Research by Federico Battiston on Time Series Analysis Published in Nature Physics

Jointly with researchers from EPFL in Switzerland and at CENTAI Institute in Italy, Federico Battiston, an Associate Professor in CEU’s Department of Network and Data Science, has recently developed a new mathematical and computational framework which allows for analysis of the higher-order organization of multivariate time series data. The higher-order approach was applied to human brain dynamics, financial markets and the spread of different diseases.

The work has been published in Nature Physics and follows another recent publication by Battiston on inferring community structure in networks with higher-order interactions, in Nature Communications

“Pushing the boundaries of time series analysis towards new mathematical and computational horizons, the work has also the potential to impact fields such as ecology and climate change, where most data comes into the form of time series,” says Battiston.

A variety of diverse phenomena, including signals in the human brain, stock prices in financial markets, or COVID hospitalizations in different countries, are naturally encoded using time series data, that is repeated measurements over a given time interval. It might be natural to ask which regions of the brain activate together, which stocks follow similar price dynamics, and which countries have similar patterns of hospitalisations over time.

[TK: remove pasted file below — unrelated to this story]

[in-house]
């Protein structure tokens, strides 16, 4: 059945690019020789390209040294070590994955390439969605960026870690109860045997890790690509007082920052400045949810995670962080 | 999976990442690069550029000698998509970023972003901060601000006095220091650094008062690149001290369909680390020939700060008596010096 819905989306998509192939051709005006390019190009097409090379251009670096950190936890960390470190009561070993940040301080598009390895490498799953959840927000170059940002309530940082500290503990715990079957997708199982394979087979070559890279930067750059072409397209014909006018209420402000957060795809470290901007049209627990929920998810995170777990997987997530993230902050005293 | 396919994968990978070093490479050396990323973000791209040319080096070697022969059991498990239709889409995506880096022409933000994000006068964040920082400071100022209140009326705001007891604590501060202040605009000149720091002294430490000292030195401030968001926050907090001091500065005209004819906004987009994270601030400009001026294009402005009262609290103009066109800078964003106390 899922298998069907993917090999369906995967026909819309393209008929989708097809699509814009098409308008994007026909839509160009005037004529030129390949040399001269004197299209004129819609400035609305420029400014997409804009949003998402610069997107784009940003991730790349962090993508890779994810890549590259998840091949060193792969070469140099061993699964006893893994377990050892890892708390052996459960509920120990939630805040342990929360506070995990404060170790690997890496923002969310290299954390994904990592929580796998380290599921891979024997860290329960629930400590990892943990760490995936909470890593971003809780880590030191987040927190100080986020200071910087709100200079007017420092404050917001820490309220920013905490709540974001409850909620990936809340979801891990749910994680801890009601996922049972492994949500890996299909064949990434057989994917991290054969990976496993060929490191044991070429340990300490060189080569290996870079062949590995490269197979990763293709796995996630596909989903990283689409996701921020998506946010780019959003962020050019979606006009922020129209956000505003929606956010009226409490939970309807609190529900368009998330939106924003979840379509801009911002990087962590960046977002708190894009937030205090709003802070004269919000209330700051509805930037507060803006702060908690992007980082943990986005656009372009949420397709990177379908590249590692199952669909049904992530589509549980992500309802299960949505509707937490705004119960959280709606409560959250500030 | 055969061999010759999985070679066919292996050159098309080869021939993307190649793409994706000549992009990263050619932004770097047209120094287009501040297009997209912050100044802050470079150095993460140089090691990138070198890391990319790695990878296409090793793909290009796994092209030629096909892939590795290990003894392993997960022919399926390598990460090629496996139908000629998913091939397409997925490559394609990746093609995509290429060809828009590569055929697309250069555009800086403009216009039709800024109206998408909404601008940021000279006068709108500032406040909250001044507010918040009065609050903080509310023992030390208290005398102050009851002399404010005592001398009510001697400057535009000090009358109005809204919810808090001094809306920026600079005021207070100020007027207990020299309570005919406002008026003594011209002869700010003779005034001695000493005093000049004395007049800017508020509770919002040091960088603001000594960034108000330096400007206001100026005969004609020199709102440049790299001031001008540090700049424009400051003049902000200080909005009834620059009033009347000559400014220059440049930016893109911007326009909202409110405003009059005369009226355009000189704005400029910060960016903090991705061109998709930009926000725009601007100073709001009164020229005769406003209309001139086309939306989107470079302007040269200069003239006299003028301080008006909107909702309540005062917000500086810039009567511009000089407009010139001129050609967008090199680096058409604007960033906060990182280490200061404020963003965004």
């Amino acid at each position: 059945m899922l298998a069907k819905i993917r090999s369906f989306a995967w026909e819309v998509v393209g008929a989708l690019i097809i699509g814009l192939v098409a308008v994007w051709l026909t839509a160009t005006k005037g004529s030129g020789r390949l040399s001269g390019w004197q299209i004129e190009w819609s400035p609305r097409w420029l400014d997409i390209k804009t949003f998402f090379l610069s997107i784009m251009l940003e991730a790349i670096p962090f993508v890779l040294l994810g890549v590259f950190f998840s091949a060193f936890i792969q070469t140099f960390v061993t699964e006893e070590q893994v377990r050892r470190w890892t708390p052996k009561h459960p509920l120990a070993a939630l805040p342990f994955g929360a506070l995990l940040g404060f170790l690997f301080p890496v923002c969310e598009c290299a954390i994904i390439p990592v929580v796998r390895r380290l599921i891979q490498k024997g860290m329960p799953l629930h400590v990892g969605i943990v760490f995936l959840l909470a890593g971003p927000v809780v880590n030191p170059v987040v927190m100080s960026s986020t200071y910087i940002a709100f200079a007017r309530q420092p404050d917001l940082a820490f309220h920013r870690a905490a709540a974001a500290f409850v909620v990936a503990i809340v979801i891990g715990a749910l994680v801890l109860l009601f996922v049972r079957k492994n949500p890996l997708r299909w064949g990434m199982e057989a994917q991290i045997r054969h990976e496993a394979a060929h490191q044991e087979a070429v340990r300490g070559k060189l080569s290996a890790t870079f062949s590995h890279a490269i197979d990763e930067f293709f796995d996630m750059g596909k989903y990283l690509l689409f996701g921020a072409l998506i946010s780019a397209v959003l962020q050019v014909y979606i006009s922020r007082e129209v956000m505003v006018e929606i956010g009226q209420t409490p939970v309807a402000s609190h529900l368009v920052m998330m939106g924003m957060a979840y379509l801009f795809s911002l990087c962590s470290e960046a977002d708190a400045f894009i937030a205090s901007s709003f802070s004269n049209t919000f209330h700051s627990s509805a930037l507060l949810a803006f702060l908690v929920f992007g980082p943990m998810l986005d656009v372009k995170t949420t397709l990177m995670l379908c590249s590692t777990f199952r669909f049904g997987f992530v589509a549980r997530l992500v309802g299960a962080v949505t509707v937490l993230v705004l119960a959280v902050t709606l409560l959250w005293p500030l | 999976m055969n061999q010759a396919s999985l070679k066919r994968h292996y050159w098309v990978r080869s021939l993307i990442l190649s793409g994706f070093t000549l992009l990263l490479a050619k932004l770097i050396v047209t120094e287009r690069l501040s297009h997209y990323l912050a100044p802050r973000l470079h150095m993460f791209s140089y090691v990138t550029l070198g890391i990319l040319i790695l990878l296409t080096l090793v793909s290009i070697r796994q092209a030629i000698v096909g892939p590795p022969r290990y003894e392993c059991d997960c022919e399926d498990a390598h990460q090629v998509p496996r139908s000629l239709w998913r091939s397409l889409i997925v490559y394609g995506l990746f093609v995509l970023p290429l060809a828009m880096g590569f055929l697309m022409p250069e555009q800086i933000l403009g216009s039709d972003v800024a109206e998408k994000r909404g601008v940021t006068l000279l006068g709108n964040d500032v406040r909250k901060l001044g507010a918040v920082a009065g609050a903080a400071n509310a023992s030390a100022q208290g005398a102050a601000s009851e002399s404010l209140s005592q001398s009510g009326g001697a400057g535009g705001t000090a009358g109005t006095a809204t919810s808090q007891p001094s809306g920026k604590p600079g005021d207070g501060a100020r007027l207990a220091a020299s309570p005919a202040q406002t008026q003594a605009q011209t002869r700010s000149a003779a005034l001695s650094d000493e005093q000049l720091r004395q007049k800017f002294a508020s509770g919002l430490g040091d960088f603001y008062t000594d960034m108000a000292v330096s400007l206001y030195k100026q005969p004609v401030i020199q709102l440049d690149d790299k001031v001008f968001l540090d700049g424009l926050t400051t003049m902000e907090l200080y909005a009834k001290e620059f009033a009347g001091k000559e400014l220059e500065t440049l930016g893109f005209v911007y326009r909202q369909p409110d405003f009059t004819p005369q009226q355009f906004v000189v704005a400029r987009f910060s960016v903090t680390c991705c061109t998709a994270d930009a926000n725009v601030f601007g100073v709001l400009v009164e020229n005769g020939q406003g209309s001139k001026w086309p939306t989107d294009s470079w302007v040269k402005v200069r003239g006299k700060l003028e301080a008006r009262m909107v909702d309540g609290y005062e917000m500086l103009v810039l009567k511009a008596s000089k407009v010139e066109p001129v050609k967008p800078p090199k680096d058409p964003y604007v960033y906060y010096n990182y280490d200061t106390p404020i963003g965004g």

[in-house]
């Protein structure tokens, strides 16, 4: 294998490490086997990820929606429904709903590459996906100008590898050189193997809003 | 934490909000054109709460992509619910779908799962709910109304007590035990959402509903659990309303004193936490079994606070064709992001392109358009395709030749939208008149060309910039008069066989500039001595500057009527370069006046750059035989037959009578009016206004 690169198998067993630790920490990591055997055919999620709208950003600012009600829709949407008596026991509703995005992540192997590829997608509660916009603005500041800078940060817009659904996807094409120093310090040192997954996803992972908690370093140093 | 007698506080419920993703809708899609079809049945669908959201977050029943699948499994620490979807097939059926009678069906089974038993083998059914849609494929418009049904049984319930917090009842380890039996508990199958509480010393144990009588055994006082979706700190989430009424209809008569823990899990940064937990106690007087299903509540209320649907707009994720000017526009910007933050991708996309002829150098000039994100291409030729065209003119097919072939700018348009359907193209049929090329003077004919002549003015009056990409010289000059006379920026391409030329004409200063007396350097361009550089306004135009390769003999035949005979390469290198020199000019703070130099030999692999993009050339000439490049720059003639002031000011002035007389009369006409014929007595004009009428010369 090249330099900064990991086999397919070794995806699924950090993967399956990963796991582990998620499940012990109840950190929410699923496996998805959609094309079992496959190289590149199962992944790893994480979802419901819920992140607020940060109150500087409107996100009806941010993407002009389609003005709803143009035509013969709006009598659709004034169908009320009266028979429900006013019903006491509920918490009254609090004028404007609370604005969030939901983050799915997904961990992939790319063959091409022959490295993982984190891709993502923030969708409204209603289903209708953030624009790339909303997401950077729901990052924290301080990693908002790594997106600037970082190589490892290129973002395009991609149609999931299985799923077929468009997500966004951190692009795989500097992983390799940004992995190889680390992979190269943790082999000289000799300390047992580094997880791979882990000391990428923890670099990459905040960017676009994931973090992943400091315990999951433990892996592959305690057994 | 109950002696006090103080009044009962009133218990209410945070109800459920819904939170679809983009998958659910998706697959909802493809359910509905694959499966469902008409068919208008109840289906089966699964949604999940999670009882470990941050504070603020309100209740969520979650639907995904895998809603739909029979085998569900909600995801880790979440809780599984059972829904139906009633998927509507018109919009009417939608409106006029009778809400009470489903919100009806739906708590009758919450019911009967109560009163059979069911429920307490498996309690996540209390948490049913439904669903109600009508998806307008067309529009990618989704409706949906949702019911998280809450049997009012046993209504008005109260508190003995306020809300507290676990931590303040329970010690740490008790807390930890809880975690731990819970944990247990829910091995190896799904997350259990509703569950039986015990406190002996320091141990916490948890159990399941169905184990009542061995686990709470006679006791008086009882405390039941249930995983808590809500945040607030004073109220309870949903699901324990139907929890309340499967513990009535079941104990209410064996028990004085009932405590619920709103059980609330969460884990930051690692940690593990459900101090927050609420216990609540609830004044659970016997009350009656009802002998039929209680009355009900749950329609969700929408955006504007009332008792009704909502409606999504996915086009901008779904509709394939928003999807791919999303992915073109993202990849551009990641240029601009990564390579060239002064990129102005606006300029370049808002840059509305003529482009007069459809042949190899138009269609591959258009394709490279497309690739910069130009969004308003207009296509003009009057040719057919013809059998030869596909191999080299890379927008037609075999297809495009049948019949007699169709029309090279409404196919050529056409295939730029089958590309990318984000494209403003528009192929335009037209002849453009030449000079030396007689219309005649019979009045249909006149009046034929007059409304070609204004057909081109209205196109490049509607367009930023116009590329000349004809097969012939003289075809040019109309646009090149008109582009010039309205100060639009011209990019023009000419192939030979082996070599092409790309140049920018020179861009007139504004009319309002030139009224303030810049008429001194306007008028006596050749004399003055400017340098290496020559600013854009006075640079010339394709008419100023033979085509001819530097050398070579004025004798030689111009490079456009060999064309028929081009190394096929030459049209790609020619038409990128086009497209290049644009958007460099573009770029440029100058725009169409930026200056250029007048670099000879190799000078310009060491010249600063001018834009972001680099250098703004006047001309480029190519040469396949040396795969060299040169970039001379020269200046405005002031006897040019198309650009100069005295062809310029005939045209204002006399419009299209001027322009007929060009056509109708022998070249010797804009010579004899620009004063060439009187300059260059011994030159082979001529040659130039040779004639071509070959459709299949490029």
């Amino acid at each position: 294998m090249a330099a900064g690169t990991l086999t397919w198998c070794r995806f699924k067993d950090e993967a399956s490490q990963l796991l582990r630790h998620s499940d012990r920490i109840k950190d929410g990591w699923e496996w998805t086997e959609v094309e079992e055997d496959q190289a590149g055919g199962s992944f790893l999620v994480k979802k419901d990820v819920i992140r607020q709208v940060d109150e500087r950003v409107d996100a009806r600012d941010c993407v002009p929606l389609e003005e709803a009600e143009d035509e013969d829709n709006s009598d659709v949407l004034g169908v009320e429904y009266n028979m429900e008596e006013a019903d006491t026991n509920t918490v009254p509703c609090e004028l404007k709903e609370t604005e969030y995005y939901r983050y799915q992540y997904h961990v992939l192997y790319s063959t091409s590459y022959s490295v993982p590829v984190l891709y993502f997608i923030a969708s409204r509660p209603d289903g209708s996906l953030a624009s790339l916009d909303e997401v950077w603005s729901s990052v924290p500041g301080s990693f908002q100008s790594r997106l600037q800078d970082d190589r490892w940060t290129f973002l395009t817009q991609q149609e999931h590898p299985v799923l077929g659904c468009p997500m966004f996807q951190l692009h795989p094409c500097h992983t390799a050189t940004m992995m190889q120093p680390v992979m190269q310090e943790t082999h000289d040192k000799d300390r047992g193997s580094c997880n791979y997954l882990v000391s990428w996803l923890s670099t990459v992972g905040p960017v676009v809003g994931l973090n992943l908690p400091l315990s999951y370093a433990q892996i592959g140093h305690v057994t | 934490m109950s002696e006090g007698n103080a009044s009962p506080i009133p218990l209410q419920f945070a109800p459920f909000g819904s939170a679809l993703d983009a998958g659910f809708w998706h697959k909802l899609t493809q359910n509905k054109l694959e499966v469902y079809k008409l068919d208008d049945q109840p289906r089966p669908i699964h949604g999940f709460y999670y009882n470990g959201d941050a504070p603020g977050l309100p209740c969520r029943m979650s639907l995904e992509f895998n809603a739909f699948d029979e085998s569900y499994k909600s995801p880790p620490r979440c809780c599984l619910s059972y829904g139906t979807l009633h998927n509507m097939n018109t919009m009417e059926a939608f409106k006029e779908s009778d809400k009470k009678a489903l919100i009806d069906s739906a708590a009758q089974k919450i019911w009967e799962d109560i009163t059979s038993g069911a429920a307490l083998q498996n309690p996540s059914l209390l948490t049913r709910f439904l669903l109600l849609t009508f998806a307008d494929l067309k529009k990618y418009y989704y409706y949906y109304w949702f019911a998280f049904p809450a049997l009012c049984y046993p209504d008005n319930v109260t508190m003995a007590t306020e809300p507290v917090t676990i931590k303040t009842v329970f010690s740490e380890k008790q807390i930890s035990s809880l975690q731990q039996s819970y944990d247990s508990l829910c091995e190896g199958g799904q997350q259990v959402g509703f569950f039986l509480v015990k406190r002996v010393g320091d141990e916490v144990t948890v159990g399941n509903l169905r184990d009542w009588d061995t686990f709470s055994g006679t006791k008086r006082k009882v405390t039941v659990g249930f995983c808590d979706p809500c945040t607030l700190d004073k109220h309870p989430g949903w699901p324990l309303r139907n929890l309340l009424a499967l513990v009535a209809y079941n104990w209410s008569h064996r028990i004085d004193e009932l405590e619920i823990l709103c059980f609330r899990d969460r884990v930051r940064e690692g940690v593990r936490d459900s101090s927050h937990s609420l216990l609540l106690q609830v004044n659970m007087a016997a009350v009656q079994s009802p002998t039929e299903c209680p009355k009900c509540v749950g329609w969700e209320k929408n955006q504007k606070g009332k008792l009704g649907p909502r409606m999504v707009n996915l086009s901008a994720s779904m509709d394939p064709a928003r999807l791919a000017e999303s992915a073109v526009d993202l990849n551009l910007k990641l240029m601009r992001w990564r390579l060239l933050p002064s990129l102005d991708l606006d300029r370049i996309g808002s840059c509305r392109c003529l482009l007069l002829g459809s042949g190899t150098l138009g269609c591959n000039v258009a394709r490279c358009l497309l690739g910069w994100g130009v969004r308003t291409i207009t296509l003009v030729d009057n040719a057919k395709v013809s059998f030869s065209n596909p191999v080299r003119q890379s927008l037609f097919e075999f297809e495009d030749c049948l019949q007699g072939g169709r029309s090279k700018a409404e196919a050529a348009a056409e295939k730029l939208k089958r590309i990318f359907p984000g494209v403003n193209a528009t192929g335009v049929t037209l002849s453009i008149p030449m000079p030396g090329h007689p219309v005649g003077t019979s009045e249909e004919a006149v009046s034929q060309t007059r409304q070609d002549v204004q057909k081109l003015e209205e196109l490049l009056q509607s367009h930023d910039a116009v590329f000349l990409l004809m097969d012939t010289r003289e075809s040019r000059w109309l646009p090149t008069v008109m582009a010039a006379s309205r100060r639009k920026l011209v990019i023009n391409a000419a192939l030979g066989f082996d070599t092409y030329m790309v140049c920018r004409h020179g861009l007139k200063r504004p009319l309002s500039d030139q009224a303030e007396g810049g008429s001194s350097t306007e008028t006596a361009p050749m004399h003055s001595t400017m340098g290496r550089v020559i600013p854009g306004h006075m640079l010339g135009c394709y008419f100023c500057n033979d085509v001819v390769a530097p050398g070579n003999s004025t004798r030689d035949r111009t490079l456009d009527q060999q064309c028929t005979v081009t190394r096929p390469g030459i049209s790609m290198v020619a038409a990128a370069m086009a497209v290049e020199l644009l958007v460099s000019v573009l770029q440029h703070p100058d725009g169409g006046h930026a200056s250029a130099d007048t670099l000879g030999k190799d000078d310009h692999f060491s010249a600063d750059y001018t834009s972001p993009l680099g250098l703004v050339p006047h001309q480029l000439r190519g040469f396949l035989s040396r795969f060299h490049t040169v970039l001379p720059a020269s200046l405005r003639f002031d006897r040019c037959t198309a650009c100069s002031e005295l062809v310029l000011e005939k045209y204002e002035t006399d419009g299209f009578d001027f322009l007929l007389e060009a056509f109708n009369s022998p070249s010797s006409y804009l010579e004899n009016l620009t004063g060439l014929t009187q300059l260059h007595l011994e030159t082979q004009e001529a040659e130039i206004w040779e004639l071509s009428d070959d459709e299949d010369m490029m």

Most tools aimed to address such questions rely on pairwise statistics, taking into account the interaction between two variables at a time only. However, in the real-world many interactions are not limited to pairs, but involve three or more agents at a time.  This is for instance what happens during epileptic seizures, when multiple regions of the brain get into an hypersynchronous state, suggesting that current pairwise approaches might not be properly suited to describe the dynamics of many real-world phenomena. 

The method was able to extract a variety of features which cannot be captured by simple pairwise statistics, including oscillations between chaotic and synchronized neural interactions, early detections of stable or unstable financial periods, or classify different diseases such as flu and pertussis based on their spreading patterns.